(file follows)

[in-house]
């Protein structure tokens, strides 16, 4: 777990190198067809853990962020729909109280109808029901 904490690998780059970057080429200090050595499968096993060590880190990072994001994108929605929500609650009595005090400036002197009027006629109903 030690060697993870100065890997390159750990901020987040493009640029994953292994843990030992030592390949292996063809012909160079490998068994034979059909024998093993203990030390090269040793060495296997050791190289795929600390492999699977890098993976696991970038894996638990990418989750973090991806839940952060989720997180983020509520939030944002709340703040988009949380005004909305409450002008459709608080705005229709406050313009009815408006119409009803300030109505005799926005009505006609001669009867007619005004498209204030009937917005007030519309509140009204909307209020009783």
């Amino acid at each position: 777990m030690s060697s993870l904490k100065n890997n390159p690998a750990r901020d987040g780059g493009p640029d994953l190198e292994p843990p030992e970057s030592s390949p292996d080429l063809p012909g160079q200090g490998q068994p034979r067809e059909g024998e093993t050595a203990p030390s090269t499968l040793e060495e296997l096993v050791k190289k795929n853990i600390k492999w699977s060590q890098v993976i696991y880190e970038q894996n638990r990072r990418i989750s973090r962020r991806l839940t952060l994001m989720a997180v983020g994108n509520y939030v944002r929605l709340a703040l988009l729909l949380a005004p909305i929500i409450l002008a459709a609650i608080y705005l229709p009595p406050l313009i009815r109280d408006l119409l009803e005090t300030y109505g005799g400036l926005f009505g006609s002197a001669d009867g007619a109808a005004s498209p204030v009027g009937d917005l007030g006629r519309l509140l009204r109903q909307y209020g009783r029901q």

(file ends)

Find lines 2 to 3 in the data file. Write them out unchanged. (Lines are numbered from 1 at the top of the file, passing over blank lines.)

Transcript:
């Protein structure tokens, strides 16, 4: 777990190198067809853990962020729909109280109808029901 904490690998780059970057080429200090050595499968096993060590880190990072994001994108929605929500609650009595005090400036002197009027006629109903 030690060697993870100065890997390159750990901020987040493009640029994953292994843990030992030592390949292996063809012909160079490998068994034979059909024998093993203990030390090269040793060495296997050791190289795929600390492999699977890098993976696991970038894996638990990418989750973090991806839940952060989720997180983020509520939030944002709340703040988009949380005004909305409450002008459709608080705005229709406050313009009815408006119409009803300030109505005799926005009505006609001669009867007619005004498209204030009937917005007030519309509140009204909307209020009783």
């Amino acid at each position: 777990m030690s060697s993870l904490k100065n890997n390159p690998a750990r901020d987040g780059g493009p640029d994953l190198e292994p843990p030992e970057s030592s390949p292996d080429l063809p012909g160079q200090g490998q068994p034979r067809e059909g024998e093993t050595a203990p030390s090269t499968l040793e060495e296997l096993v050791k190289k795929n853990i600390k492999w699977s060590q890098v993976i696991y880190e970038q894996n638990r990072r990418i989750s973090r962020r991806l839940t952060l994001m989720a997180v983020g994108n509520y939030v944002r929605l709340a703040l988009l729909l949380a005004p909305i929500i409450l002008a459709a609650i608080y705005l229709p009595p406050l313009i009815r109280d408006l119409l009803e005090t300030y109505g005799g400036l926005f009505g006609s002197a001669d009867g007619a109808a005004s498209p204030v009027g009937d917005l007030g006629r519309l509140l009204r109903q909307y209020g009783r029901q």